In 1997, rituximab, the first monoclonal antibody indicated for oncological use, was launched for non-Hodgkin lymphoma (also used in rheumatoid arthritis and leukemia, among others). This marked the start of the era of so-called targeted therapies for cancer treatment.
There are currently 27 monoclonal antibodies approved for use in various types of cancer, which is a major breakthrough in the treatment of this disease. You can also browse https://www.bosterbio.com/featured-products to know more about monoclonal antibodies. But what makes monoclonal antibodies so special?
1. Differences from chemotherapy
Cancer is characterized by the continuous and uncontrolled reproduction of certain cells which eventually spread throughout the body and metastasize. Therefore, chemotherapy consists of various active ingredients that prevent cells from dividing.
Image Source: Google
However, chemotherapy drugs cannot distinguish between healthy cells and cancer cells, so normal cells are also attacked, which causes serious side effects4. Thus, it is a non-specific attack on cancer cells.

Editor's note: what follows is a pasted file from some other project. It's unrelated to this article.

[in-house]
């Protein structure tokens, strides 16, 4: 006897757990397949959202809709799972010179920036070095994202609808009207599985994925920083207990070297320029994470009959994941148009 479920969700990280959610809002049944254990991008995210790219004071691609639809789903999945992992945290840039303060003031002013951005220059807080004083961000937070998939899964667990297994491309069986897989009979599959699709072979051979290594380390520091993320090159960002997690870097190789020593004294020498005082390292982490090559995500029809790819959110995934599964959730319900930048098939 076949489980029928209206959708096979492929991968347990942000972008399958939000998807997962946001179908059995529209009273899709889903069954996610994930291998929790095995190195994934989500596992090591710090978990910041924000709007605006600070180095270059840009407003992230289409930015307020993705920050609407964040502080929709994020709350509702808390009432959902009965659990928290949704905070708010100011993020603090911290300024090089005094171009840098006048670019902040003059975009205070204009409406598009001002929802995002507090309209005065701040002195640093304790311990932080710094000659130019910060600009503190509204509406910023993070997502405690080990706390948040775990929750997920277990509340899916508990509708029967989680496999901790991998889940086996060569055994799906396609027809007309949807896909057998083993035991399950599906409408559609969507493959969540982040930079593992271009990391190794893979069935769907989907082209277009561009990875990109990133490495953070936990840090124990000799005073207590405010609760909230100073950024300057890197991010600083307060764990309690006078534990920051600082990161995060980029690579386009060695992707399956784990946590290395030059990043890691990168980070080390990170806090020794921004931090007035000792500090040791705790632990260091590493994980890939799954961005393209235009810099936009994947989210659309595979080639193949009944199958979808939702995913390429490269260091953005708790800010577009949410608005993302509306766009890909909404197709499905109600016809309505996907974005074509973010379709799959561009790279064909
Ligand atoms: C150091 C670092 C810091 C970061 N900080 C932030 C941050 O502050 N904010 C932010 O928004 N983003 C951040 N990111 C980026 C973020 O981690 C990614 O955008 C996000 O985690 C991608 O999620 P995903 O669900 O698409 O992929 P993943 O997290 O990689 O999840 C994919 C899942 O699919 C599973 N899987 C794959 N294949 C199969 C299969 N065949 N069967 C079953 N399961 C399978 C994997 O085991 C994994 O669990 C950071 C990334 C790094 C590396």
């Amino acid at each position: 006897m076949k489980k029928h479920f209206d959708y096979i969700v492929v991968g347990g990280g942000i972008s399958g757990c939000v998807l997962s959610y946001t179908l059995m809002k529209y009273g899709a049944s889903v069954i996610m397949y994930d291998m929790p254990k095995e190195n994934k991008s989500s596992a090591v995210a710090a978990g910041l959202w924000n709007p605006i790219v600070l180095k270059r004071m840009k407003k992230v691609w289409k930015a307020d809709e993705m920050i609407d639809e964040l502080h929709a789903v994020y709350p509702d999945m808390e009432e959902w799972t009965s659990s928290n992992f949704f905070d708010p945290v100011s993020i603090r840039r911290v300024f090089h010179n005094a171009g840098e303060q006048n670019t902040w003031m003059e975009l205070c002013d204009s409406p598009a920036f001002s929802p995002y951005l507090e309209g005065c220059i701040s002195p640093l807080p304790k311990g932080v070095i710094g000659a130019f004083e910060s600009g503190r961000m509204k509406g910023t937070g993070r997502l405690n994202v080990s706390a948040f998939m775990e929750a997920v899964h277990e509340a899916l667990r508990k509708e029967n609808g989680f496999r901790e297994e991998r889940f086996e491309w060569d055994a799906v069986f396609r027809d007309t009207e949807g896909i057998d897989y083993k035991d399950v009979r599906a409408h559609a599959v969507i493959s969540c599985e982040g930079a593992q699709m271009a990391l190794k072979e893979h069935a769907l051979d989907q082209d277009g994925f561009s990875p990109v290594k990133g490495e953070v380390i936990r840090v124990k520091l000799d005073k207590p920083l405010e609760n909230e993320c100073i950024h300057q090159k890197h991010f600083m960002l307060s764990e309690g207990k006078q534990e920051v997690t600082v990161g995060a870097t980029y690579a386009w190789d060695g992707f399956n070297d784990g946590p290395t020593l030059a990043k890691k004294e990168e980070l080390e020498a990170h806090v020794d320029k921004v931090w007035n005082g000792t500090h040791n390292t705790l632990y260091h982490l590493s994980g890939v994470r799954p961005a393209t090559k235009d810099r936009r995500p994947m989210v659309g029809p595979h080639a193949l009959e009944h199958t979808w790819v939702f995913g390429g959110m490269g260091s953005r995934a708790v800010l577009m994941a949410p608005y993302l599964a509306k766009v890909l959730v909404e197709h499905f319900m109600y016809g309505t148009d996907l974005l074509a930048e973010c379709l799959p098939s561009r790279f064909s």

Monoclonal antibodies are a type of targeted therapy characterized by their specificity5 to bind to specific molecules produced by the tumor or its environment, causing cancer cell death through various mechanisms. Due to its specificity, the side effects of chemotherapy and radiation therapy can be avoided.
2. Mechanism of action
Monoclonal antibodies are effective against cancer because they work through one of the following mechanisms (or a combination thereof):
They can bind to certain molecules released by tumors. These molecules are signals that activate certain biological mechanisms that are necessary for tumors to grow and spread. The binding of antibodies inhibits their growth.
Monoclonal antibodies can also be used to modulate immune responses; in this case, they bind to immune system cells and stimulate them instead of binding to tumors6. This is how ipilimumab or nivolumab works. Monoclonal antibodies are a great way to treat cancer because of their specificity.